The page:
Twenty years ago today, as repertory cinemas all over New York City were shutting down, the Walter Reade Theater at Film Society of Lincoln Center was born to fill the void, offering up the best in arthouse, classic and foreign film.

As reported in the New York Times, when the theater opened Program Director Richard Peña commented: “In the past, the latest films from Germany, Italy, France and Japan were shown fairly regularly, but that's come to seem more a glaring need than when we first embarked on this project.” The venue fulfilled a 20-year dream of the Film Society to have a year-round home for film presentation at Lincoln Center. Since then, the Walter Reade Theater has come through on its promise in the spirit of Paris's legendary Cinémathèque Française, bringing something old, something new, something exotic and something obscure.

Some of the most notable programs at the Walter Reade have included “Dear Antonioni: The Complete Works of Michelangelo Antonioni,” “Cocky in Britain: The Early Alfred Hitchcock,” “Mean Screens: Martin Scorsese at the Movies,” “Sang-Froid: Crime, Mystery, and Suspense in French Cinema 1931-1992,” “China's New Wave: The Fifth Generation Chinese Filmmakers,” “Apocalypse Anytime: The Films of Robert Aldrich,” and “Cinema's Sacred Treasures: The Films of Yasujiro Ozu.”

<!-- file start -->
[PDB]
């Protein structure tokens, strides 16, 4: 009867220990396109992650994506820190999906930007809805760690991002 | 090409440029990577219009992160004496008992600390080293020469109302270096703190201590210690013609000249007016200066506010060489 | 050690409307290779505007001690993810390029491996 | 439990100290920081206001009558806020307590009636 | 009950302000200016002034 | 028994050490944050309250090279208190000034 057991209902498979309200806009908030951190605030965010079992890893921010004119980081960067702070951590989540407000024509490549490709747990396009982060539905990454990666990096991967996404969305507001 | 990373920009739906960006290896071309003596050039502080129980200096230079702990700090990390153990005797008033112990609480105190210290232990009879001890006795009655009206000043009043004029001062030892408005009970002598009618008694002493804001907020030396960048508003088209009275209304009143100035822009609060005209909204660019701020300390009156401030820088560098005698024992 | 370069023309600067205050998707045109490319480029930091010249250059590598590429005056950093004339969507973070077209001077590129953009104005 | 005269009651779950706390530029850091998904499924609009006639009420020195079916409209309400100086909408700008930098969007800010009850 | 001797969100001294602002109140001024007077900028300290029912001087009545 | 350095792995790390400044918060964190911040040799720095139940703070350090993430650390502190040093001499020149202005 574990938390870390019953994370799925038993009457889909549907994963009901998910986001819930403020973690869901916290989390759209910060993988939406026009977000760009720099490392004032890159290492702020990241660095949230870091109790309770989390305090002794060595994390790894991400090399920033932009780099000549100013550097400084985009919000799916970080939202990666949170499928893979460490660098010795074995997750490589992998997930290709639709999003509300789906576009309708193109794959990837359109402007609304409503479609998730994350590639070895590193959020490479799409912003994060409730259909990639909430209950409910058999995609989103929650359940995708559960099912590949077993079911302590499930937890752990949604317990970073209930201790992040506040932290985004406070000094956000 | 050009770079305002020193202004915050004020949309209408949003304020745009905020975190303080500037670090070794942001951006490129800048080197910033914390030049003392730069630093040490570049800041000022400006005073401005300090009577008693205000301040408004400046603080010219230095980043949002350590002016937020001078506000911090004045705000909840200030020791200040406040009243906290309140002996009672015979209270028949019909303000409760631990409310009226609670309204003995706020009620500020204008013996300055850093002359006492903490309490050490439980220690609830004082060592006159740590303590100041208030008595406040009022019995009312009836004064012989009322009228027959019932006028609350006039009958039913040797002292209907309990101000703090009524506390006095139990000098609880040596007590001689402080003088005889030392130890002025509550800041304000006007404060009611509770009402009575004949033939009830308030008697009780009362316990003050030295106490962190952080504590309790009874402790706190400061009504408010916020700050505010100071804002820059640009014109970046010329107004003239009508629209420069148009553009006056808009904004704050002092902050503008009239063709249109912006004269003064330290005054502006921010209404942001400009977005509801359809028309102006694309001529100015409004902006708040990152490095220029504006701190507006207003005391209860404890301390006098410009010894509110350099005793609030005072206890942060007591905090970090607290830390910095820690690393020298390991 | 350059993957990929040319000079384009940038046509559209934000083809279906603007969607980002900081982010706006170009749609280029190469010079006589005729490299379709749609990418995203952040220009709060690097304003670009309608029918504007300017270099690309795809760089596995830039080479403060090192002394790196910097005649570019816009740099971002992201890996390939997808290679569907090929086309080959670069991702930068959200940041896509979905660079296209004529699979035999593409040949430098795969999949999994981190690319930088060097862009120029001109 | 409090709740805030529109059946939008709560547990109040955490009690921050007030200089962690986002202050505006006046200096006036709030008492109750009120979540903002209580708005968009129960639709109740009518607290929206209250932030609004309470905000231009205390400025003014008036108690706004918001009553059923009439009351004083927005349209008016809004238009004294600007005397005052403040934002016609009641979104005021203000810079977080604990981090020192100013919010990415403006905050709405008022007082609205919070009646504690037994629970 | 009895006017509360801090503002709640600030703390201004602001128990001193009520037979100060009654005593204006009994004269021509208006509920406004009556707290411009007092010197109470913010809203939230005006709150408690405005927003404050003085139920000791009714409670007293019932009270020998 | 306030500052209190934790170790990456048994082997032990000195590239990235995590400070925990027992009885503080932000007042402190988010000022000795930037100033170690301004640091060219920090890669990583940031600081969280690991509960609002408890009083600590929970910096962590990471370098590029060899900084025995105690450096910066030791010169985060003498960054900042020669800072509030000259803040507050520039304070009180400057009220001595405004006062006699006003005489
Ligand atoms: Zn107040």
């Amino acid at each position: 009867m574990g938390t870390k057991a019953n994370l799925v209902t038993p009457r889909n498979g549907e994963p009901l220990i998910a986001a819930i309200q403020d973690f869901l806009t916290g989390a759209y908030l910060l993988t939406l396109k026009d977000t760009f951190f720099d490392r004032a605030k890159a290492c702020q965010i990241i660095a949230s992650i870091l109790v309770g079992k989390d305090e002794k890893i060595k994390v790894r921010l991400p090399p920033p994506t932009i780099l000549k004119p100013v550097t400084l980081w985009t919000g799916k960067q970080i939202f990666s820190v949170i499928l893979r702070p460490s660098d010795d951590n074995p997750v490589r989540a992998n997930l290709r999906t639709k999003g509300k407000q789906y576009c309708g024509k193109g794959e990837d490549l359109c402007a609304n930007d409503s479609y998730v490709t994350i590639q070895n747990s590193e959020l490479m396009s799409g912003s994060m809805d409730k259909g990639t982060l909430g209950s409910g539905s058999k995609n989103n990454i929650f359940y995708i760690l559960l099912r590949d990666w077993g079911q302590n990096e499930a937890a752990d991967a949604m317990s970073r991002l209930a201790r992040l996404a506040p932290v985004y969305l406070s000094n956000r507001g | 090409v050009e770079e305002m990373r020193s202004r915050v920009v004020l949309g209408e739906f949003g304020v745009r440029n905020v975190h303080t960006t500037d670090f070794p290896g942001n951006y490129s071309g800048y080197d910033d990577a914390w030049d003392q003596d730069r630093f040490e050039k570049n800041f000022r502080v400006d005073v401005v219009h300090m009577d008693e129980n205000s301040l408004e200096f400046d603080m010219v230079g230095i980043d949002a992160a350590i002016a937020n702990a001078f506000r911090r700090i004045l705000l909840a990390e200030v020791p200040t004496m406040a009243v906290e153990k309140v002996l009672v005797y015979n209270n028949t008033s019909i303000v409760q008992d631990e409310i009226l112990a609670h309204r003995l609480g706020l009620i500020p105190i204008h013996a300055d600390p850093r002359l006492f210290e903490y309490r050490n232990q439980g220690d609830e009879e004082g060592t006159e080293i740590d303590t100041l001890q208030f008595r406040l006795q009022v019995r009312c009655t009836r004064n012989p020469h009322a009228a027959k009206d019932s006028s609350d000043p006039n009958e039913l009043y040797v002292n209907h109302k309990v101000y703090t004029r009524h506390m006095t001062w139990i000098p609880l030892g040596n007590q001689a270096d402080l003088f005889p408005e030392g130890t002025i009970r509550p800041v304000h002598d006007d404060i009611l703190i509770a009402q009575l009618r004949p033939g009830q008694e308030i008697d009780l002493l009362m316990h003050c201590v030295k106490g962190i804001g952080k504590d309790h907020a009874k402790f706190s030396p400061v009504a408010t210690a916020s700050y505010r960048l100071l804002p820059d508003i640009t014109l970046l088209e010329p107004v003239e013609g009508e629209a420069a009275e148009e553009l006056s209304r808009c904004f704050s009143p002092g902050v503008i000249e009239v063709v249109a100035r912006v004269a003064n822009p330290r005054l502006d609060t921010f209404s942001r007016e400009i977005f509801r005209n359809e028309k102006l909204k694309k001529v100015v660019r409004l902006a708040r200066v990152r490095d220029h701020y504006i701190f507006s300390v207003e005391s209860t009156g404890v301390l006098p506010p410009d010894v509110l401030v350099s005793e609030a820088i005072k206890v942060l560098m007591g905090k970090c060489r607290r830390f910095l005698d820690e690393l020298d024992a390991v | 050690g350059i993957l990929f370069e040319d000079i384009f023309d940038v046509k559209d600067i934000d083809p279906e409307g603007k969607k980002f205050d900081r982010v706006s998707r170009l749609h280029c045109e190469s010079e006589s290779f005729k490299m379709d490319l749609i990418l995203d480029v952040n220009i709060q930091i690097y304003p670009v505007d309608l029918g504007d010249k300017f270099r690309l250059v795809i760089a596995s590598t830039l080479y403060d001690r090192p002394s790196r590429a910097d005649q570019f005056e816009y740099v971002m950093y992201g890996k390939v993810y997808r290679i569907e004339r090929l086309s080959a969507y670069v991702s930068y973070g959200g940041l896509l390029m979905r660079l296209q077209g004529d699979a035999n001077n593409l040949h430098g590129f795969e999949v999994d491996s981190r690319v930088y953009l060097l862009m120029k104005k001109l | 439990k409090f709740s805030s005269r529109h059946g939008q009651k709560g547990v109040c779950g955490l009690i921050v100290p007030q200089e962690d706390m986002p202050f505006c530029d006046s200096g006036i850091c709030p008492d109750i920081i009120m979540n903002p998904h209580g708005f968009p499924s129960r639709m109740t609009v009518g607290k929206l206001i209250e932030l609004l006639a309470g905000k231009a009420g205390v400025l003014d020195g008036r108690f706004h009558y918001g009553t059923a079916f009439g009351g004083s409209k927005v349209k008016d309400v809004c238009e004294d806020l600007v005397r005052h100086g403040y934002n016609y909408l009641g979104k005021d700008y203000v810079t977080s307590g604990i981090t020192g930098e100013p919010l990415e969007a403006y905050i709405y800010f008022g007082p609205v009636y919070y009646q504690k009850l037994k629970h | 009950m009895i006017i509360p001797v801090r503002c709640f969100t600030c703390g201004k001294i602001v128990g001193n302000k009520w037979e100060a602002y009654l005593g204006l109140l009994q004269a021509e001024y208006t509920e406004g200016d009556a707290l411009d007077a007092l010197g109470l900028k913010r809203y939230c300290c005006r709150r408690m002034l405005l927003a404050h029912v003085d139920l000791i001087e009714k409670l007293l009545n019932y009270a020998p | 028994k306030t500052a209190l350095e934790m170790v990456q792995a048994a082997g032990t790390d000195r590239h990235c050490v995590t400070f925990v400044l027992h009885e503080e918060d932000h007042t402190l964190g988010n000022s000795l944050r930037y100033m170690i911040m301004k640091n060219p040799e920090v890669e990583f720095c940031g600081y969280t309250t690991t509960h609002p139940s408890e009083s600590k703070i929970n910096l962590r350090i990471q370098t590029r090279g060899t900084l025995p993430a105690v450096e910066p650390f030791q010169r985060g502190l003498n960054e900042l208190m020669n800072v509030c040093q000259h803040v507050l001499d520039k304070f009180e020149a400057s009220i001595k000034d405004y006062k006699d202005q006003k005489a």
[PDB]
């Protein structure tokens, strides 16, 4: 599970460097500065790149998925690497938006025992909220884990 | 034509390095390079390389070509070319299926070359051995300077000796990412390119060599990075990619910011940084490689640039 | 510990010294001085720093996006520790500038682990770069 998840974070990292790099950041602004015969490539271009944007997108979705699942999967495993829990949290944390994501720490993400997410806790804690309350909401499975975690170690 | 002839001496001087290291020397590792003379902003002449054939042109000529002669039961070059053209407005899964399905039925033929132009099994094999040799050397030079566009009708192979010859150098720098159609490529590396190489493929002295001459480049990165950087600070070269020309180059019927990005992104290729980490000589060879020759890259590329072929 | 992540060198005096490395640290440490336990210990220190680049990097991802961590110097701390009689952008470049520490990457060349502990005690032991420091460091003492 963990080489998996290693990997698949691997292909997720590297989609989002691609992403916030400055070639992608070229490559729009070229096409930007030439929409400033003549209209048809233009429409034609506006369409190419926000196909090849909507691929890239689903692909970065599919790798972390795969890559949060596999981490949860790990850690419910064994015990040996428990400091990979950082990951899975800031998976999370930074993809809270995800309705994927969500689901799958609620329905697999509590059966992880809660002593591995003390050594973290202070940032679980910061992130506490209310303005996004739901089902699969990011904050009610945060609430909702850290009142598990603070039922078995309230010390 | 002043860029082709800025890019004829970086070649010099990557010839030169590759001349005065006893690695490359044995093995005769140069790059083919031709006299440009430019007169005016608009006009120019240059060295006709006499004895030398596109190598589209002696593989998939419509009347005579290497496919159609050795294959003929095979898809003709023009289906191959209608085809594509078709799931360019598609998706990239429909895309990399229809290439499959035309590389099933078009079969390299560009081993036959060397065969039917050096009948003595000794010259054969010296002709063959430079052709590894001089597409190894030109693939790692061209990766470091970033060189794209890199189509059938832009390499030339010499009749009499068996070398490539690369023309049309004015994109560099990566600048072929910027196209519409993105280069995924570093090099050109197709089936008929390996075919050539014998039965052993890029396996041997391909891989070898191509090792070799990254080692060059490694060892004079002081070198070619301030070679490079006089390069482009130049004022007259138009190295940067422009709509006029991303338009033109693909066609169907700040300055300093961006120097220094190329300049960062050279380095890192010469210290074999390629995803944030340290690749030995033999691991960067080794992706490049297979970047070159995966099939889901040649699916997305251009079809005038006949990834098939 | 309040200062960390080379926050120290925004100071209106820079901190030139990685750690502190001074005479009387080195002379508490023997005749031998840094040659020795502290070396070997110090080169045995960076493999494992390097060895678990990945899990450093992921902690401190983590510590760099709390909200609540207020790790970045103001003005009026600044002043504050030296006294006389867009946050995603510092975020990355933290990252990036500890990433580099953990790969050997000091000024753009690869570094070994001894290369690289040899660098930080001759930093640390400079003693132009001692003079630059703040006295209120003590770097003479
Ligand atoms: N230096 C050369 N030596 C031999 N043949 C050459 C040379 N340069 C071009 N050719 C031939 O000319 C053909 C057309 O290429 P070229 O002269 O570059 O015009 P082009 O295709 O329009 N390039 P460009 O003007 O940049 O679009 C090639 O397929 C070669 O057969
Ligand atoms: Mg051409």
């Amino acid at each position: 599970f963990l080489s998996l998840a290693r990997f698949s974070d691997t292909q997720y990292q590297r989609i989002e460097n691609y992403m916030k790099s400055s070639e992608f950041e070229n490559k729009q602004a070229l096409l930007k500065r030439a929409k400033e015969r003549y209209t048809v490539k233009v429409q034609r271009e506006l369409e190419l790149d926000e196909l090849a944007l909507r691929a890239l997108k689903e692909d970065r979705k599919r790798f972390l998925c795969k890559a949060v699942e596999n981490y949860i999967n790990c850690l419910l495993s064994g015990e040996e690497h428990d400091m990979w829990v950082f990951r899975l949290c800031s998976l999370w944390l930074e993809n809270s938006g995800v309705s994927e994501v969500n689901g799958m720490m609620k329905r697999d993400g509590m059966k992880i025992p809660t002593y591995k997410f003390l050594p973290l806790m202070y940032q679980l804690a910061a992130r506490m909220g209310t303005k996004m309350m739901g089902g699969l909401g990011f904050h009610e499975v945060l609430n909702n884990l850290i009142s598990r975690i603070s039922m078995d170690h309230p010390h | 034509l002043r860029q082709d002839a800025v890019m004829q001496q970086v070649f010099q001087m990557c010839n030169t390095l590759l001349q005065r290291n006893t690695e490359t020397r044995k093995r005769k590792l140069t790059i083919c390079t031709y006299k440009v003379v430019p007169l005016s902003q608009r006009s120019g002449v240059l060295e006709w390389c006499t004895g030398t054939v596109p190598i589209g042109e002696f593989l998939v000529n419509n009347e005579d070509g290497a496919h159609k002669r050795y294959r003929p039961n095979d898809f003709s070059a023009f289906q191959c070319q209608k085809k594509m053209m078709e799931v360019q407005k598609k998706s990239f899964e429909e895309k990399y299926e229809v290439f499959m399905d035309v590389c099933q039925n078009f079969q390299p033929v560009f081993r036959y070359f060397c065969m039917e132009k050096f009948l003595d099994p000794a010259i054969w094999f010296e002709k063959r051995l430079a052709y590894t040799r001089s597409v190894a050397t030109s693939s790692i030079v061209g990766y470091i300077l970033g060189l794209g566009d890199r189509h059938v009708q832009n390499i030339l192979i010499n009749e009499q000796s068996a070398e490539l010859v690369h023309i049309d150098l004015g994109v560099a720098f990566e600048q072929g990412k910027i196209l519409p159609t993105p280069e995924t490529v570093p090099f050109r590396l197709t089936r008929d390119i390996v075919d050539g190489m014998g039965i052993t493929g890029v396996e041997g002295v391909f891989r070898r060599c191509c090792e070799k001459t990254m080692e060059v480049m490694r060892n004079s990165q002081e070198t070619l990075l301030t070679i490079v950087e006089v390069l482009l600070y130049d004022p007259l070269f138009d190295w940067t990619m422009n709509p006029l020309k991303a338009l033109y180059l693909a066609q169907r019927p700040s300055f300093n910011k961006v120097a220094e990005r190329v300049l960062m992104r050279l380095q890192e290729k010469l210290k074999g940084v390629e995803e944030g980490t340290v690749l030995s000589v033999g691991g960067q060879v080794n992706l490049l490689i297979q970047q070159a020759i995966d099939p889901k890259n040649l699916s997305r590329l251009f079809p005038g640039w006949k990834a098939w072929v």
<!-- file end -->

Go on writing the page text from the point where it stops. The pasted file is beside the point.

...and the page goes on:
Housed in the Samuel B. and David Rose Building with 268 seats, the Walter Reade Theater continues to be an integral part of the New York Film Festival, New Directors / New Films, as well as international and domestic premieres and retrospectives, remaining one of the most inviting and exciting movie houses in New York.

Some facts about the Walter Reade Theater:

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The theater is named for Walter Reade Jr., son of Walter Reade Sr., who was known as the “Showman of the Shore” for his big, beautifully kept single movie theaters of Hollywood’s golden age.

The Walter Reade Organization was the first distributor of Night of the Living Dead in 1968, agreeing to show the movie uncensored.

Walter Reade was a “tall, flamboyant man, who wore a white carnation in his buttonhole and liked to be recognized,” according to The New York Times

The theater is equipped with a 23-by-35-foot screen that can play everything from 16mm to 70mm prints.

The very first frames ever shown on the screen were from the helicopter sequence in Apocalypse Now.

Back in 1991, tickets were only $7 ($5 for members).

More photos of the theater from its early days:

The 268-seat Walter Reade Theater

Film Society board member Wendy Keys, board member and former Executive Director Joanne Koch,
and Program Director Richard Peña inside the theater

The theater's original concession stand

Film Society board member Wendy Keys, board member and former Executive Director Joanne Koch,
and Program Director Richard Peña in the Furman Gallery

The theater's entryway, featuring a green and white tiled floor

Photos by Sandor Acs and Irene Richard